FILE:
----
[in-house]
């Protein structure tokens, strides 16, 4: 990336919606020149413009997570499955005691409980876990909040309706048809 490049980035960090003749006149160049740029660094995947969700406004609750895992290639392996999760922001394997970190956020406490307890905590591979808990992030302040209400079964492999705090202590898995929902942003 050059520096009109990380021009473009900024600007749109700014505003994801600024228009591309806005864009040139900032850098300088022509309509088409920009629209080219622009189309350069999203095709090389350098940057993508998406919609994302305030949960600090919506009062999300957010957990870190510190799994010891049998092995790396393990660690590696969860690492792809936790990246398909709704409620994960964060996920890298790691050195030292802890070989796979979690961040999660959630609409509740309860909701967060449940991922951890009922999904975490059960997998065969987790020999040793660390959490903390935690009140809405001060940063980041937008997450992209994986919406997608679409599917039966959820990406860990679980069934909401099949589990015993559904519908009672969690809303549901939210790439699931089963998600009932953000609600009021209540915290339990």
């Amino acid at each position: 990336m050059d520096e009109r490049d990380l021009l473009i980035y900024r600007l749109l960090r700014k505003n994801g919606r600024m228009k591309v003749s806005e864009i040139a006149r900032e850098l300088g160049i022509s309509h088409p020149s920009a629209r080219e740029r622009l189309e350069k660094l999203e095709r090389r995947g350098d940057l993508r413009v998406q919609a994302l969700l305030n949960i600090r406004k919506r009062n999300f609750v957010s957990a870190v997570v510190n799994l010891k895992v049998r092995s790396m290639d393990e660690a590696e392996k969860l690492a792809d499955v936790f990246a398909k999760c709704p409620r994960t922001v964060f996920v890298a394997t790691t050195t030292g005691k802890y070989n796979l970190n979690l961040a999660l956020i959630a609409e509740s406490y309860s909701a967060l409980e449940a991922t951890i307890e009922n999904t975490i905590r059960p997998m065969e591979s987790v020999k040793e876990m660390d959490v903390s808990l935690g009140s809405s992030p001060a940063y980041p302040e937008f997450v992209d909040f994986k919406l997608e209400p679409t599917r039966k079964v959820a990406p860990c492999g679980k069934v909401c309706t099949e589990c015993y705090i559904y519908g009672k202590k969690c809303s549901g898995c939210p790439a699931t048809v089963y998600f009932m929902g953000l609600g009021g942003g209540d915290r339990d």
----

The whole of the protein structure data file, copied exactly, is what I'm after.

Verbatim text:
[in-house]
């Protein structure tokens, strides 16, 4: 990336919606020149413009997570499955005691409980876990909040309706048809 490049980035960090003749006149160049740029660094995947969700406004609750895992290639392996999760922001394997970190956020406490307890905590591979808990992030302040209400079964492999705090202590898995929902942003 050059520096009109990380021009473009900024600007749109700014505003994801600024228009591309806005864009040139900032850098300088022509309509088409920009629209080219622009189309350069999203095709090389350098940057993508998406919609994302305030949960600090919506009062999300957010957990870190510190799994010891049998092995790396393990660690590696969860690492792809936790990246398909709704409620994960964060996920890298790691050195030292802890070989796979979690961040999660959630609409509740309860909701967060449940991922951890009922999904975490059960997998065969987790020999040793660390959490903390935690009140809405001060940063980041937008997450992209994986919406997608679409599917039966959820990406860990679980069934909401099949589990015993559904519908009672969690809303549901939210790439699931089963998600009932953000609600009021209540915290339990």
């Amino acid at each position: 990336m050059d520096e009109r490049d990380l021009l473009i980035y900024r600007l749109l960090r700014k505003n994801g919606r600024m228009k591309v003749s806005e864009i040139a006149r900032e850098l300088g160049i022509s309509h088409p020149s920009a629209r080219e740029r622009l189309e350069k660094l999203e095709r090389r995947g350098d940057l993508r413009v998406q919609a994302l969700l305030n949960i600090r406004k919506r009062n999300f609750v957010s957990a870190v997570v510190n799994l010891k895992v049998r092995s790396m290639d393990e660690a590696e392996k969860l690492a792809d499955v936790f990246a398909k999760c709704p409620r994960t922001v964060f996920v890298a394997t790691t050195t030292g005691k802890y070989n796979l970190n979690l961040a999660l956020i959630a609409e509740s406490y309860s909701a967060l409980e449940a991922t951890i307890e009922n999904t975490i905590r059960p997998m065969e591979s987790v020999k040793e876990m660390d959490v903390s808990l935690g009140s809405s992030p001060a940063y980041p302040e937008f997450v992209d909040f994986k919406l997608e209400p679409t599917r039966k079964v959820a990406p860990c492999g679980k069934v909401c309706t099949e589990c015993y705090i559904y519908g009672k202590k969690c809303s549901g898995c939210p790439a699931t048809v089963y998600f009932m929902g953000l609600g009021g942003g209540d915290r339990d």